The Shorabak raids shocked the US military and intelligence and forced them to revised its long-held estimate of 50 to 100 al Qaeda operatives in Afghanistan upwards to 300 in country. For more than six years, The Long War Journal has warned that official estimate of al Qaeda’s presence in Afghanistan is erroneous, and the jihadist group remains a significant threat to this day. [See LWJ report, US military admits al Qaeda is stronger in Afghanistan than previously estimated.]

Bill Roggio is a Senior Fellow at the Foundation for Defense of Democracies and the Editor of FDD's Long War Journal.

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7 Comments

  • Arjuna says:

    You go, Barry Ho! Once again, had you not retreated, you would not have to re-deploy. Oops. Another multi-billion dollar premature withdrawal debacle.
    But John Kerry’s offer to surrender to the child rapists still stands:
    //indianexpress.com/article/world/world-news/us-offers-for-peace-talks-with-taliban-isnurgency-afghansitan-war-afghanistan-stability-2898077/

    • Lizabeth says:

      Tried the pastrami Reuben – is good. Hordsraeish sauce is a little too warm for me unless cut with cocktail sauce makings or tartar sauce. My preference on the rye bread is marbled and dressing is Russian. Oven baked is okay but fried is just as good. Damn, I'm at work and they don't serve these for lunch here…Joe R>

  • Paddy Singh says:

    Basically, it is to shore up Kabul because the Afghan government does not exist anywhere else. Why in hell does not Obama blame Bush for having gone into Afghanistan at all?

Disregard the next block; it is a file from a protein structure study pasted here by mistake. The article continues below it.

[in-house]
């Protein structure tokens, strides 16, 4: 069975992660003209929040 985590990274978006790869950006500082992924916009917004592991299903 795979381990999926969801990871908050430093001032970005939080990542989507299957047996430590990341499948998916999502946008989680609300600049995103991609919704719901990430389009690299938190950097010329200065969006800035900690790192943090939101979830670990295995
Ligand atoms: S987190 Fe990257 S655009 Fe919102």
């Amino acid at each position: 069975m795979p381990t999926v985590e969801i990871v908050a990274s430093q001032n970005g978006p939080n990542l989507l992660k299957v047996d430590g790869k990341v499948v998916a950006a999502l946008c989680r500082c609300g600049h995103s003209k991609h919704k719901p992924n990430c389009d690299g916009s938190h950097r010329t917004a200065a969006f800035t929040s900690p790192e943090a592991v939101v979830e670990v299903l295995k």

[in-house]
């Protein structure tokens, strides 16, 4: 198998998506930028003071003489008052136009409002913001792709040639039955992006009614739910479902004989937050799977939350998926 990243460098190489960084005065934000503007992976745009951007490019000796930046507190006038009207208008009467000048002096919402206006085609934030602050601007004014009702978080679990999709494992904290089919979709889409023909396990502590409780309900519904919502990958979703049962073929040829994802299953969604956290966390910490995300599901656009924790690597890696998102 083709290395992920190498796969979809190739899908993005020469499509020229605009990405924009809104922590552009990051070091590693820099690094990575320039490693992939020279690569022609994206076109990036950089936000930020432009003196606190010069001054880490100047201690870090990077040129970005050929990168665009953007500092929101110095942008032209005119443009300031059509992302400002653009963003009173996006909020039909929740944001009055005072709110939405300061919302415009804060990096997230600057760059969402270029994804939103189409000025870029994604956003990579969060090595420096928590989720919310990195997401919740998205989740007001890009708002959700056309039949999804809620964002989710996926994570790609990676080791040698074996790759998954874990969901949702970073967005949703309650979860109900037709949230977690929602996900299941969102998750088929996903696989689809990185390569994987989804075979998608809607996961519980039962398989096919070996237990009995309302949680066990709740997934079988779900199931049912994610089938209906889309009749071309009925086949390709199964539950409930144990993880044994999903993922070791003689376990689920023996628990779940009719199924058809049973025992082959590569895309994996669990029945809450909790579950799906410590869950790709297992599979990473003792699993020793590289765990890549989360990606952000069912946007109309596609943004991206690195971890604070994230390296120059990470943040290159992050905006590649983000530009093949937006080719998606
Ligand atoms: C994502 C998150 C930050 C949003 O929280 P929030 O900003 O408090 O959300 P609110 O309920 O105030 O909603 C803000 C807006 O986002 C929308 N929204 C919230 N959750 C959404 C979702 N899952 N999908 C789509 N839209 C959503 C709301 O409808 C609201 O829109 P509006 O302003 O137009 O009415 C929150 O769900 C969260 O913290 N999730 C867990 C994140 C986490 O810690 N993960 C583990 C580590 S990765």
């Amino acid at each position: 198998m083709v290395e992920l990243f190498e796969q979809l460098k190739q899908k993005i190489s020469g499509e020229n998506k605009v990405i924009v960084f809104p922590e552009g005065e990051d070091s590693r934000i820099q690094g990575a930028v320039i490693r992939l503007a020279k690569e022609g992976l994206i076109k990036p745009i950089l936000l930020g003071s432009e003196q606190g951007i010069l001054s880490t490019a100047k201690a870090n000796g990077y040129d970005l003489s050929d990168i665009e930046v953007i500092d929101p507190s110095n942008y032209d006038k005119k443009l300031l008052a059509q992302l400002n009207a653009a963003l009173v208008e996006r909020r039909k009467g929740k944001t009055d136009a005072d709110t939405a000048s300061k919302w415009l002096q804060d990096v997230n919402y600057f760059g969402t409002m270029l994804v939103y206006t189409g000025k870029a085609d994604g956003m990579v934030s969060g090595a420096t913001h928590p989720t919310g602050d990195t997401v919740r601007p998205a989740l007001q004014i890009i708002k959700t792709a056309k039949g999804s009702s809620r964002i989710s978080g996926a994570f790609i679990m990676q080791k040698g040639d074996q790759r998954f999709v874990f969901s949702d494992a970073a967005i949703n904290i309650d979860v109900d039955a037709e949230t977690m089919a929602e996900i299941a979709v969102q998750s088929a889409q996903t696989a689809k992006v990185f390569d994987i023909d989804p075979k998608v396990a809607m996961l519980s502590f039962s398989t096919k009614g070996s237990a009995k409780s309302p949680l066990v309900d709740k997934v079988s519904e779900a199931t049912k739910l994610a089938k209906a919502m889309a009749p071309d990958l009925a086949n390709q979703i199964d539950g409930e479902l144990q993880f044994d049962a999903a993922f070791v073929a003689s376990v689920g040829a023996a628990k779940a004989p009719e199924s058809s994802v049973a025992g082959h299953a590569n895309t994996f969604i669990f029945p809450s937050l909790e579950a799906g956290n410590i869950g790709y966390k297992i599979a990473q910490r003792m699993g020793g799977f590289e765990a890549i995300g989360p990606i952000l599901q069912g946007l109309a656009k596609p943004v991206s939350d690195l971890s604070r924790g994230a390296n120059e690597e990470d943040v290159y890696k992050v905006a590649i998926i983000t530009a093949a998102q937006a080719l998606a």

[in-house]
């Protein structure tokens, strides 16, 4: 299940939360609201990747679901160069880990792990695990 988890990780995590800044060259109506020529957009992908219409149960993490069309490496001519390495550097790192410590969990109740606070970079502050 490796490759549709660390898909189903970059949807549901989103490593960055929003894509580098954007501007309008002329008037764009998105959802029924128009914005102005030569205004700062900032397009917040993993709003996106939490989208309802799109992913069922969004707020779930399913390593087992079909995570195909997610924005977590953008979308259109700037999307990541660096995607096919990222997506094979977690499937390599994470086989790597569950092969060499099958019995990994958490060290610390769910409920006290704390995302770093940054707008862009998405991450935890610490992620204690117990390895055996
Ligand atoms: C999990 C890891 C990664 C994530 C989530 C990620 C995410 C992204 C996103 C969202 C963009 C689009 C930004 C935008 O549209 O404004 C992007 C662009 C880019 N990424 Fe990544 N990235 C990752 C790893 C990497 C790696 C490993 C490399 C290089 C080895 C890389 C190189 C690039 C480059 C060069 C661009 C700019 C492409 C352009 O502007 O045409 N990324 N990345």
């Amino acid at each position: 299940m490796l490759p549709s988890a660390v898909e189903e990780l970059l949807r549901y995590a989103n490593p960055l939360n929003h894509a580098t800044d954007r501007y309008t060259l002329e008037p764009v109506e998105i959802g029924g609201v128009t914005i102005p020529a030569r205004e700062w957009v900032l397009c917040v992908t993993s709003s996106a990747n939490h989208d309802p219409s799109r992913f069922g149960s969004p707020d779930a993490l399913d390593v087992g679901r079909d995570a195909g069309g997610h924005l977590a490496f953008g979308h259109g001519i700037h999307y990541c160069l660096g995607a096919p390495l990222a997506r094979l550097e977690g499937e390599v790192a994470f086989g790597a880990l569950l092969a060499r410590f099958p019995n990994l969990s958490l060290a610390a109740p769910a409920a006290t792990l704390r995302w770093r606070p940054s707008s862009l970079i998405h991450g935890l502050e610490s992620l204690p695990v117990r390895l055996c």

• Frank Dunn says:

    “Obama did not explain how withdrawing an additional 1,400 US forces this year will aid in the fight against the Taliban and its allies. ”

    Drawdown of the 1,400 by year end has nothing to do with war in Afghanistan and everything to do with US presidential campaign. Drawdown will permit Obama to repeat his false claim that “I end wars” versus his evil Repub predecessor who started them. We will surely hear Obama make a similar drawdown announcement for Iraq if Mosul falls in October.

    News media will be beside themselves in reporting that “Drawdowns mean Obama is keeping his promise of ending two of America’s longest wars”. As if a reduction in our troop numbers somehow stops these wars.

  • irebukeu says:

    Boo, Boo. It’s way past time to exit. We are late for it already. The war has been Afghanized and its time to beat feet. Americans are divided on the wars success or failure, those who press for more war and intervention in this place of bad events will say that disaster looms if we just admit failure among ourselves and just leave. Divided as this war’s supporters are on its rules of engagement devised originally by Petraeus and McChrystal, or even its desired end point, only more political division and a never ending burden in lives and money lay ahead for America if this war be pushed forward or expanded. Twenty trillion in debt and sinking deeper. bin laden’s goal was to drag the United States into Afghanistan and eventually break us through debt and division. The smell of coffee is in the air. It’s time to get out of bed and use our noses. If we wont get out of Afghanistan lets at least figure a way out of debt.

  • Rosario says:

    Another case of foreign policy malpractice. I hope Afghanistan can stay together for another spring – and more help.

  • Mamzic says:

    Smart move by Obama, take it off the election table and leave it to Clinton to complete the withdrawal.
    Unless the Taliban actually become a threat to the United States.
    Besides, any troops we pull from Afghanistan can be sent to Iraq to help take back Fallujah.

Iraq

Islamic state

Syria

Aqap

Al shabaab

Boko Haram

Isis